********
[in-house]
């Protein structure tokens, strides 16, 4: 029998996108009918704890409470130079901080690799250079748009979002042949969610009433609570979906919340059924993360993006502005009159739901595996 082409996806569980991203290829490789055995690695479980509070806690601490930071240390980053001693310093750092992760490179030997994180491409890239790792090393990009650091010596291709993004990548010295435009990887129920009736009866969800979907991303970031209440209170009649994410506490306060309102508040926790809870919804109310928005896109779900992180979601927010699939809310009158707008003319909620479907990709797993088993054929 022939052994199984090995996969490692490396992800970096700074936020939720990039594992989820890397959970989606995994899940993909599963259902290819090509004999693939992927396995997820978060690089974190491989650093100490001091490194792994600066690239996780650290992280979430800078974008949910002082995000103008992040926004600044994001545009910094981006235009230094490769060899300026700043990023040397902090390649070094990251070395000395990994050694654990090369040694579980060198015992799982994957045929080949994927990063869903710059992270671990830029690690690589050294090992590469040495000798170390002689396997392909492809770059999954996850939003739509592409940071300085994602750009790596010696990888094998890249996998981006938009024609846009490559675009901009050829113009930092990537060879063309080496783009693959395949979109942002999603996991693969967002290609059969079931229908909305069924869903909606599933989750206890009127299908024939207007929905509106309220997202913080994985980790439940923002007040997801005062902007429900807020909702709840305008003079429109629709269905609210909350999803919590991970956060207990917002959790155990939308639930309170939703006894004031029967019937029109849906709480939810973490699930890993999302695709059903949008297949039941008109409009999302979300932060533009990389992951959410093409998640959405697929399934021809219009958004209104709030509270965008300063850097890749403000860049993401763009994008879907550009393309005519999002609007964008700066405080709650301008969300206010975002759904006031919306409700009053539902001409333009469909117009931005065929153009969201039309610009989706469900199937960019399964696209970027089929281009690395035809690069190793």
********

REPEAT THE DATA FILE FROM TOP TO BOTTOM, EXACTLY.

[in-house]
């Protein structure tokens, strides 16, 4: 029998996108009918704890409470130079901080690799250079748009979002042949969610009433609570979906919340059924993360993006502005009159739901595996 082409996806569980991203290829490789055995690695479980509070806690601490930071240390980053001693310093750092992760490179030997994180491409890239790792090393990009650091010596291709993004990548010295435009990887129920009736009866969800979907991303970031209440209170009649994410506490306060309102508040926790809870919804109310928005896109779900992180979601927010699939809310009158707008003319909620479907990709797993088993054929 022939052994199984090995996969490692490396992800970096700074936020939720990039594992989820890397959970989606995994899940993909599963259902290819090509004999693939992927396995997820978060690089974190491989650093100490001091490194792994600066690239996780650290992280979430800078974008949910002082995000103008992040926004600044994001545009910094981006235009230094490769060899300026700043990023040397902090390649070094990251070395000395990994050694654990090369040694579980060198015992799982994957045929080949994927990063869903710059992270671990830029690690690589050294090992590469040495000798170390002689396997392909492809770059999954996850939003739509592409940071300085994602750009790596010696990888094998890249996998981006938009024609846009490559675009901009050829113009930092990537060879063309080496783009693959395949979109942002999603996991693969967002290609059969079931229908909305069924869903909606599933989750206890009127299908024939207007929905509106309220997202913080994985980790439940923002007040997801005062902007429900807020909702709840305008003079429109629709269905609210909350999803919590991970956060207990917002959790155990939308639930309170939703006894004031029967019937029109849906709480939810973490699930890993999302695709059903949008297949039941008109409009999302979300932060533009990389992951959410093409998640959405697929399934021809219009958004209104709030509270965008300063850097890749403000860049993401763009994008879907550009393309005519999002609007964008700066405080709650301008969300206010975002759904006031919306409700009053539902001409333009469909117009931005065929153009969201039309610009989706469900199937960019399964696209970027089929281009690395035809690069190793």